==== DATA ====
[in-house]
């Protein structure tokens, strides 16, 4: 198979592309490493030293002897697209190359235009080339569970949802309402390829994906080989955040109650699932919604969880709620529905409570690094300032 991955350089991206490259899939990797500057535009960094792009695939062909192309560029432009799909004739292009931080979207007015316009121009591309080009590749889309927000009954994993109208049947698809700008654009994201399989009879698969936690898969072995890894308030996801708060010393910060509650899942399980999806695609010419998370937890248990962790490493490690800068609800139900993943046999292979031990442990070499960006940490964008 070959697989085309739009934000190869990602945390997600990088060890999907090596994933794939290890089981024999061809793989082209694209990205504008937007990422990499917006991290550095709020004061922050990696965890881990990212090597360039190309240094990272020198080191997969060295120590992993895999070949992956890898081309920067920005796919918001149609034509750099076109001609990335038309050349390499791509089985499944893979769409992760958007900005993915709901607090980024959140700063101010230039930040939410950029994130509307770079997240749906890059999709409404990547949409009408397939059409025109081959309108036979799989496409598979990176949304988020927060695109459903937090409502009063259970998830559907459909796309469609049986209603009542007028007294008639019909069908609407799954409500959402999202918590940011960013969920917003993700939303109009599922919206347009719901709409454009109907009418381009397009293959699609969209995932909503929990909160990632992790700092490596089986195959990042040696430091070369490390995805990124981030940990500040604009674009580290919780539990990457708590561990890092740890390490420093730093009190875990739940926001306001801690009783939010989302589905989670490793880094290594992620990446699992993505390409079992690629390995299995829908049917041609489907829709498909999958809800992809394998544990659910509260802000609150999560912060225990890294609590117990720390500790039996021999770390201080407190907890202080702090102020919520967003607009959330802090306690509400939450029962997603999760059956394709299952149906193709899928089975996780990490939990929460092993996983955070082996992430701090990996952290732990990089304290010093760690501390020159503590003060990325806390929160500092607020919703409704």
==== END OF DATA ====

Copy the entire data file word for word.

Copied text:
[in-house]
């Protein structure tokens, strides 16, 4: 198979592309490493030293002897697209190359235009080339569970949802309402390829994906080989955040109650699932919604969880709620529905409570690094300032 991955350089991206490259899939990797500057535009960094792009695939062909192309560029432009799909004739292009931080979207007015316009121009591309080009590749889309927000009954994993109208049947698809700008654009994201399989009879698969936690898969072995890894308030996801708060010393910060509650899942399980999806695609010419998370937890248990962790490493490690800068609800139900993943046999292979031990442990070499960006940490964008 070959697989085309739009934000190869990602945390997600990088060890999907090596994933794939290890089981024999061809793989082209694209990205504008937007990422990499917006991290550095709020004061922050990696965890881990990212090597360039190309240094990272020198080191997969060295120590992993895999070949992956890898081309920067920005796919918001149609034509750099076109001609990335038309050349390499791509089985499944893979769409992760958007900005993915709901607090980024959140700063101010230039930040939410950029994130509307770079997240749906890059999709409404990547949409009408397939059409025109081959309108036979799989496409598979990176949304988020927060695109459903937090409502009063259970998830559907459909796309469609049986209603009542007028007294008639019909069908609407799954409500959402999202918590940011960013969920917003993700939303109009599922919206347009719901709409454009109907009418381009397009293959699609969209995932909503929990909160990632992790700092490596089986195959990042040696430091070369490390995805990124981030940990500040604009674009580290919780539990990457708590561990890092740890390490420093730093009190875990739940926001306001801690009783939010989302589905989670490793880094290594992620990446699992993505390409079992690629390995299995829908049917041609489907829709498909999958809800992809394998544990659910509260802000609150999560912060225990890294609590117990720390500790039996021999770390201080407190907890202080702090102020919520967003607009959330802090306690509400939450029962997603999760059956394709299952149906193709899928089975996780990490939990929460092993996983955070082996992430701090990996952290732990990089304290010093760690501390020159503590003060990325806390929160500092607020919703409704």